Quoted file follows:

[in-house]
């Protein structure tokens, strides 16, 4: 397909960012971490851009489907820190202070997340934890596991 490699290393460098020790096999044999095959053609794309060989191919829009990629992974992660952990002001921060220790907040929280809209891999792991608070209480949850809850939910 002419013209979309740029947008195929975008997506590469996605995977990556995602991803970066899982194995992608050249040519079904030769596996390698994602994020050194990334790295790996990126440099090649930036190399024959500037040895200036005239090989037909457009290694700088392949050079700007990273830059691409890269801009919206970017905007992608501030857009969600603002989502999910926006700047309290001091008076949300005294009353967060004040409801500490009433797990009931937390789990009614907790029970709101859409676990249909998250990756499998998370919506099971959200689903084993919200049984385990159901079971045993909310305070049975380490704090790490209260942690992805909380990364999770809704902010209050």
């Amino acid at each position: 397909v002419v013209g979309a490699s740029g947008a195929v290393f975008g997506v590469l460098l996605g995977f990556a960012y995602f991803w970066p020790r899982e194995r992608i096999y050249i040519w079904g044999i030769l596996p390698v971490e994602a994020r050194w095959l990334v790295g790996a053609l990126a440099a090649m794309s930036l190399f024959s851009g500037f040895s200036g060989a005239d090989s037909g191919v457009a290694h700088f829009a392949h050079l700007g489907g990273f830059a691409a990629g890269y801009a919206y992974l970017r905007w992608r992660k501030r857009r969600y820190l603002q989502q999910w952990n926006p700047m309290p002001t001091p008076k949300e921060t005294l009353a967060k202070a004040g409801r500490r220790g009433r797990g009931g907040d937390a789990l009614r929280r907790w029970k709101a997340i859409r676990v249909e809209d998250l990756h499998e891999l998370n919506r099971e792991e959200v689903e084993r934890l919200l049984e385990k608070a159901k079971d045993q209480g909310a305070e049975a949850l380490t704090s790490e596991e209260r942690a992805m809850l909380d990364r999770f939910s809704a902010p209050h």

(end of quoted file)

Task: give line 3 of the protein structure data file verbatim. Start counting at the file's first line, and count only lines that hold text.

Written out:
């Amino acid at each position: 397909v002419v013209g979309a490699s740029g947008a195929v290393f975008g997506v590469l460098l996605g995977f990556a960012y995602f991803w970066p020790r899982e194995r992608i096999y050249i040519w079904g044999i030769l596996p390698v971490e994602a994020r050194w095959l990334v790295g790996a053609l990126a440099a090649m794309s930036l190399f024959s851009g500037f040895s200036g060989a005239d090989s037909g191919v457009a290694h700088f829009a392949h050079l700007g489907g990273f830059a691409a990629g890269y801009a919206y992974l970017r905007w992608r992660k501030r857009r969600y820190l603002q989502q999910w952990n926006p700047m309290p002001t001091p008076k949300e921060t005294l009353a967060k202070a004040g409801r500490r220790g009433r797990g009931g907040d937390a789990l009614r929280r907790w029970k709101a997340i859409r676990v249909e809209d998250l990756h499998e891999l998370n919506r099971e792991e959200v689903e084993r934890l919200l049984e385990k608070a159901k079971d045993q209480g909310a305070e049975a949850l380490t704090s790490e596991e209260r942690a992805m809850l909380d990364r999770f939910s809704a902010p209050h």